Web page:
Pakistani diplomats and misplaced priorities
Every year one or two groups representing the German Journalists Centre visit Pakistan on a trip sponsored by the Pakistan Embassy. Information such as the aim of the visit, its outcome and the selection criteria is, however, kept confidential.
Before their departure, the group is introduced to the history and culture of Pakistan, along with the ongoing developments in the country, the serious challenges they can face while there and ways to handle them.
Recently, Mr Mazhar Javed, the acting ambassador of Pakistan in Germany, accompanied by Mr Ghulam Haider, Press Counselor Pakistan Embassy Berlin, briefed a group of such journalists who are scheduled to visit Pakistan sometime during the end of March to the beginning of April 2012.
As is the norm in such formal meetings, a documentary was displayed on a beamer containing details about the area, the population and political system of Pakistan while relations with Germany, bilateral trade activities and high profile visits between both the nations were also highlighted.
It was revealed that 150,000 soldiers man the western border of Pakistan to guard us against terrorism with 900 military posts. In comparison, Nato comprising of 42 countries, mans 112 military posts. With a lot of pride, the audience was also informed that 17,742 terrorists have been either killed or arrested up till now while 6,600 Pakistani soldiers have lost their lives; 19,919 have been seriously wounded.
As the acting ambassador informed the listeners that around 3,500 bomb blasts have rocked Pakistan post 9/11 (300 of them suicide attacks) he was honest enough to accept that the reason behind the worsening international image of Pakistan was the presence of terrorism in the country.
As was expected, the ambassador was bombarded with several questions after the presentation, such as why the embassy doesn’t update the German press with latest efforts, why the Pakistan army and ISI are accused of supporting specific factions of Taliban, how women are treated in Pakistan, and why the human rights situation of minorities keeps worsening in the country.
A very interesting question which was raised was how much freedom the visiting journalists will have to make their own assessment of the situation, since it is a program sponsored by the Pakistani government with chances of journalists being taken to only those places that will represent Pakistani in a positive light.
The responses to this question were shaky and based on circular reasoning; in each reply the argument was given that the negative image of Pakistan is only the opinion of writers, having no bearing with the facts on ground.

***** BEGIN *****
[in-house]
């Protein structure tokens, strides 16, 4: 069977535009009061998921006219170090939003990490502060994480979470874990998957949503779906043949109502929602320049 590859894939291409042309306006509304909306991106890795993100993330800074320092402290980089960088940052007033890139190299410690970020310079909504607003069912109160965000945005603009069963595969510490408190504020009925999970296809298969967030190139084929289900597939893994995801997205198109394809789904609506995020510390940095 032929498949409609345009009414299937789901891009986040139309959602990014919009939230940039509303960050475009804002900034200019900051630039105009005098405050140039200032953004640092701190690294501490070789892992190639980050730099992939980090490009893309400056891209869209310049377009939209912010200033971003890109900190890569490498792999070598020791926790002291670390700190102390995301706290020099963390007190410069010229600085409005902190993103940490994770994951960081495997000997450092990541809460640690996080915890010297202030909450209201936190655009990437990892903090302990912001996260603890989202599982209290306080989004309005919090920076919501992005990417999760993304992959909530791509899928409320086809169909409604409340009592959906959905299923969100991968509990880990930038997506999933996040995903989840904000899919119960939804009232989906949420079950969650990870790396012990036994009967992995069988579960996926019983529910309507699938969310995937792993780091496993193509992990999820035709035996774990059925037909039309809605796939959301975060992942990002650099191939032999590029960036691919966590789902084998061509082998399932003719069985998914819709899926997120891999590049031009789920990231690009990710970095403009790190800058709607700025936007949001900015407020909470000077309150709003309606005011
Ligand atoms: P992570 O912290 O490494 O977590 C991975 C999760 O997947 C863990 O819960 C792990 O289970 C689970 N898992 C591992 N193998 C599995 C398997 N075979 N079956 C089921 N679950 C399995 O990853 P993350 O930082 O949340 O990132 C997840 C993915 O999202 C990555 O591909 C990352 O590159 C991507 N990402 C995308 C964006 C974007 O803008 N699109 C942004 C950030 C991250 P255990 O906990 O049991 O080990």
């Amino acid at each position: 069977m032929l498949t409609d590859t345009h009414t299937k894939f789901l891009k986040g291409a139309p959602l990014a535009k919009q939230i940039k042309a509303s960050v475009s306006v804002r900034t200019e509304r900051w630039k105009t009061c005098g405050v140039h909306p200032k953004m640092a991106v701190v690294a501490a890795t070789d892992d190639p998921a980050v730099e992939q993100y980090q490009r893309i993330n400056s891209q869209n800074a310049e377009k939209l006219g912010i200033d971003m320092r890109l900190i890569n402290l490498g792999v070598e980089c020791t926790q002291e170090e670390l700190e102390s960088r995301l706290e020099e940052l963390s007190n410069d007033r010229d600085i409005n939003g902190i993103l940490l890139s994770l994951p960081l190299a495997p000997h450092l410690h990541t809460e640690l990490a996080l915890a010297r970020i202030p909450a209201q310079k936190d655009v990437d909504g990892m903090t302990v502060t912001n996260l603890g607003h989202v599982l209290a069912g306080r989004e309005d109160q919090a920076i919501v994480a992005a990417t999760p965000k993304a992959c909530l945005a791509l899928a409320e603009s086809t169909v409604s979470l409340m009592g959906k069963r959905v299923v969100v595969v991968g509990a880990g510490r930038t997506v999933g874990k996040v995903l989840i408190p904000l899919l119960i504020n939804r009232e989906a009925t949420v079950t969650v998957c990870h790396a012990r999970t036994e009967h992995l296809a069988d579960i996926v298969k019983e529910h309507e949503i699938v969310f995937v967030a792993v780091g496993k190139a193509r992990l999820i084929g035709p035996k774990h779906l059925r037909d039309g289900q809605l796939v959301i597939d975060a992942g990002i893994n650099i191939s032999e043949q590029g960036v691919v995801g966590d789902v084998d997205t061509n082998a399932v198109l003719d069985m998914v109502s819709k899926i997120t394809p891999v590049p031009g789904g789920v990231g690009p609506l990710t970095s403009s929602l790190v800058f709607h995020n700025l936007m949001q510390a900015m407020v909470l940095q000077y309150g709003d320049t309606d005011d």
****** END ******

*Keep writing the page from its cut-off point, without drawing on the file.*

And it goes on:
Later, many journalists showed their dissatisfaction with the diplomatic chief representing Pakistan for not accepting the truth. It appeared from his briefing that either he wasn’t fully prepared for the event or lacked the latest knowledge about his country.
There is no doubt that the data comprising efforts made by Pakistan to combat terrorism was impressive, but it would have been better if the presentation contained a full analysis of the existing situation and solutions to the existing problems instead of just statistics.
Though it is a commendable effort by the Pakistan Embassy to sponsor foreign journalists to visit Pakistan and observe what’s really happening there, one cannot ignore the negative aspects which worsen the international image of the country.
Later, Mr Shamsul Haq Qudoos, a recognised journalist of Pakistani origin from the German Journalists Organisation, also the head of the South Asian desk in Germany and the main force behind this project, tried doing some damage control by playing two videos which depicted both the positive and negative aspects of the country. Efforts were also made by other Pakistani journalists namely Mr Qamar Ata, Muzaffar and Mr Irfan Khan who tried enlightening the group with more details during the dining table discussion. One has to wait for the visit now and see what the outcome will be.
The issue which needs immediate attention is the proper working of Pakistani diplomats in other countries. It appears that they were more eager to accompany the consul general of Frankfurt rather than giving company to the journalists. Germany is an extremely important European country and in my opinion, the diplomats should have stayed for the whole duration of the briefing event.
It is a tragic fact that these diplomats give their personal agenda priority over their job of representing Pakistan, an unfortunate phenomenon which has engulfed the whole governing machinery of Pakistan. One could easily feel the same attitude in the diplomatic officials.
This post was originally published here.
The views expressed by the writer and the reader comments do not necessarily reflect the views and policies of The Express Tribune.